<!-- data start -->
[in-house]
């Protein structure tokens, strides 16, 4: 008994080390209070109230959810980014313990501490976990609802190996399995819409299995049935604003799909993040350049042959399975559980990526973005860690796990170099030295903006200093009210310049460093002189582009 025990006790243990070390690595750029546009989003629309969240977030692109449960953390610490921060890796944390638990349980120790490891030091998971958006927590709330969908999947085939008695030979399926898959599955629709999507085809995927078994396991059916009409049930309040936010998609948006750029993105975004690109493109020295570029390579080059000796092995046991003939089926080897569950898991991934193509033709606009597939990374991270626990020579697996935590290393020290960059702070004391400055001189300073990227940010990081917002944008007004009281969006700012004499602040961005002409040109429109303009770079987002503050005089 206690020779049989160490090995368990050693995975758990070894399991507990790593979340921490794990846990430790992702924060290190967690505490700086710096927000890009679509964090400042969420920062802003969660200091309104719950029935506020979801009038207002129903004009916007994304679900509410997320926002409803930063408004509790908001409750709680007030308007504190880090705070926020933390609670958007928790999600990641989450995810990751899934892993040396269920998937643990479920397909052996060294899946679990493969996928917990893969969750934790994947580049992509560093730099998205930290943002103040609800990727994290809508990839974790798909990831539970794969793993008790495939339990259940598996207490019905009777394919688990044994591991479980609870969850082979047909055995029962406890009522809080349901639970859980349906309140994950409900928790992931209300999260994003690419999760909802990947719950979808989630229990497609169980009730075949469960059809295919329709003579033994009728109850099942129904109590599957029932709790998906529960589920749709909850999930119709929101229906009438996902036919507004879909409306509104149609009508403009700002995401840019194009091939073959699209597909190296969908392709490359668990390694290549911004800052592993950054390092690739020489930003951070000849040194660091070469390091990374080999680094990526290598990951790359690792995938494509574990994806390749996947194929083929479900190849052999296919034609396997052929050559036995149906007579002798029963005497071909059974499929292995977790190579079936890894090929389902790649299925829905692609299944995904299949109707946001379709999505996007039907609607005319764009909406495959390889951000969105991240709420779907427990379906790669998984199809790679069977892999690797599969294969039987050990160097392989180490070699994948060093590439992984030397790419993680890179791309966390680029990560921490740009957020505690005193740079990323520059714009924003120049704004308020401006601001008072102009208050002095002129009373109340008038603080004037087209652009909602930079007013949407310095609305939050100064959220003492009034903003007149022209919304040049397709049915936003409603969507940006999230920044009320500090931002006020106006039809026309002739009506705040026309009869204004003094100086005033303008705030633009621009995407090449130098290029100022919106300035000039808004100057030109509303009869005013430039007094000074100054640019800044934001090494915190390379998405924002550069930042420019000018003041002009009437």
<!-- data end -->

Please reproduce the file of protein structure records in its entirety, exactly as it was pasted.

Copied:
[in-house]
């Protein structure tokens, strides 16, 4: 008994080390209070109230959810980014313990501490976990609802190996399995819409299995049935604003799909993040350049042959399975559980990526973005860690796990170099030295903006200093009210310049460093002189582009 025990006790243990070390690595750029546009989003629309969240977030692109449960953390610490921060890796944390638990349980120790490891030091998971958006927590709330969908999947085939008695030979399926898959599955629709999507085809995927078994396991059916009409049930309040936010998609948006750029993105975004690109493109020295570029390579080059000796092995046991003939089926080897569950898991991934193509033709606009597939990374991270626990020579697996935590290393020290960059702070004391400055001189300073990227940010990081917002944008007004009281969006700012004499602040961005002409040109429109303009770079987002503050005089 206690020779049989160490090995368990050693995975758990070894399991507990790593979340921490794990846990430790992702924060290190967690505490700086710096927000890009679509964090400042969420920062802003969660200091309104719950029935506020979801009038207002129903004009916007994304679900509410997320926002409803930063408004509790908001409750709680007030308007504190880090705070926020933390609670958007928790999600990641989450995810990751899934892993040396269920998937643990479920397909052996060294899946679990493969996928917990893969969750934790994947580049992509560093730099998205930290943002103040609800990727994290809508990839974790798909990831539970794969793993008790495939339990259940598996207490019905009777394919688990044994591991479980609870969850082979047909055995029962406890009522809080349901639970859980349906309140994950409900928790992931209300999260994003690419999760909802990947719950979808989630229990497609169980009730075949469960059809295919329709003579033994009728109850099942129904109590599957029932709790998906529960589920749709909850999930119709929101229906009438996902036919507004879909409306509104149609009508403009700002995401840019194009091939073959699209597909190296969908392709490359668990390694290549911004800052592993950054390092690739020489930003951070000849040194660091070469390091990374080999680094990526290598990951790359690792995938494509574990994806390749996947194929083929479900190849052999296919034609396997052929050559036995149906007579002798029963005497071909059974499929292995977790190579079936890894090929389902790649299925829905692609299944995904299949109707946001379709999505996007039907609607005319764009909406495959390889951000969105991240709420779907427990379906790669998984199809790679069977892999690797599969294969039987050990160097392989180490070699994948060093590439992984030397790419993680890179791309966390680029990560921490740009957020505690005193740079990323520059714009924003120049704004308020401006601001008072102009208050002095002129009373109340008038603080004037087209652009909602930079007013949407310095609305939050100064959220003492009034903003007149022209919304040049397709049915936003409603969507940006999230920044009320500090931002006020106006039809026309002739009506705040026309009869204004003094100086005033303008705030633009621009995407090449130098290029100022919106300035000039808004100057030109509303009869005013430039007094000074100054640019800044934001090494915190390379998405924002550069930042420019000018003041002009009437």